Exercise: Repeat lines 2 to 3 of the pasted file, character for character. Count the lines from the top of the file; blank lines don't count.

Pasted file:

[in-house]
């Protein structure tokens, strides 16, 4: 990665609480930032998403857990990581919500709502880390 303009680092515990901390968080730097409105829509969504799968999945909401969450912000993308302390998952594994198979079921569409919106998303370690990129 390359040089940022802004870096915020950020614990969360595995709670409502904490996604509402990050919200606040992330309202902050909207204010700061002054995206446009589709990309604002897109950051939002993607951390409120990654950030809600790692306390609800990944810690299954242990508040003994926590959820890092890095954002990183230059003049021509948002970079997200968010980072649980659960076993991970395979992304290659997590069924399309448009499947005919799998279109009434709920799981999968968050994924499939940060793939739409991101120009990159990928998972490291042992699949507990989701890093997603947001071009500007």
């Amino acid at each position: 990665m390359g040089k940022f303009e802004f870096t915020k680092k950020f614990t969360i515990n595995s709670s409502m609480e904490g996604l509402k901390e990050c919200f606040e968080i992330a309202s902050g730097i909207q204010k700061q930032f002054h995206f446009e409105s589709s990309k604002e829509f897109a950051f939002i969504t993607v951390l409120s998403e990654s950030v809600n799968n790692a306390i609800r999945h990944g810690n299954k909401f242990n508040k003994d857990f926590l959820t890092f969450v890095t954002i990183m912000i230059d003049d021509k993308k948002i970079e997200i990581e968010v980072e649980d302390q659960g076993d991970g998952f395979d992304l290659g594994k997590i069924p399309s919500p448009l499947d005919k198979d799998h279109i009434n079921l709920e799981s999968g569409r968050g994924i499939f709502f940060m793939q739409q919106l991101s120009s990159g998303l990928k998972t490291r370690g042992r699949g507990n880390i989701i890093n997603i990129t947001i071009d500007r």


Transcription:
């Protein structure tokens, strides 16, 4: 990665609480930032998403857990990581919500709502880390 303009680092515990901390968080730097409105829509969504799968999945909401969450912000993308302390998952594994198979079921569409919106998303370690990129 390359040089940022802004870096915020950020614990969360595995709670409502904490996604509402990050919200606040992330309202902050909207204010700061002054995206446009589709990309604002897109950051939002993607951390409120990654950030809600790692306390609800990944810690299954242990508040003994926590959820890092890095954002990183230059003049021509948002970079997200968010980072649980659960076993991970395979992304290659997590069924399309448009499947005919799998279109009434709920799981999968968050994924499939940060793939739409991101120009990159990928998972490291042992699949507990989701890093997603947001071009500007």
């Amino acid at each position: 990665m390359g040089k940022f303009e802004f870096t915020k680092k950020f614990t969360i515990n595995s709670s409502m609480e904490g996604l509402k901390e990050c919200f606040e968080i992330a309202s902050g730097i909207q204010k700061q930032f002054h995206f446009e409105s589709s990309k604002e829509f897109a950051f939002i969504t993607v951390l409120s998403e990654s950030v809600n799968n790692a306390i609800r999945h990944g810690n299954k909401f242990n508040k003994d857990f926590l959820t890092f969450v890095t954002i990183m912000i230059d003049d021509k993308k948002i970079e997200i990581e968010v980072e649980d302390q659960g076993d991970g998952f395979d992304l290659g594994k997590i069924p399309s919500p448009l499947d005919k198979d799998h279109i009434n079921l709920e799981s999968g569409r968050g994924i499939f709502f940060m793939q739409q919106l991101s120009s990159g998303l990928k998972t490291r370690g042992r699949g507990n880390i989701i890093n997603i990129t947001i071009d500007r």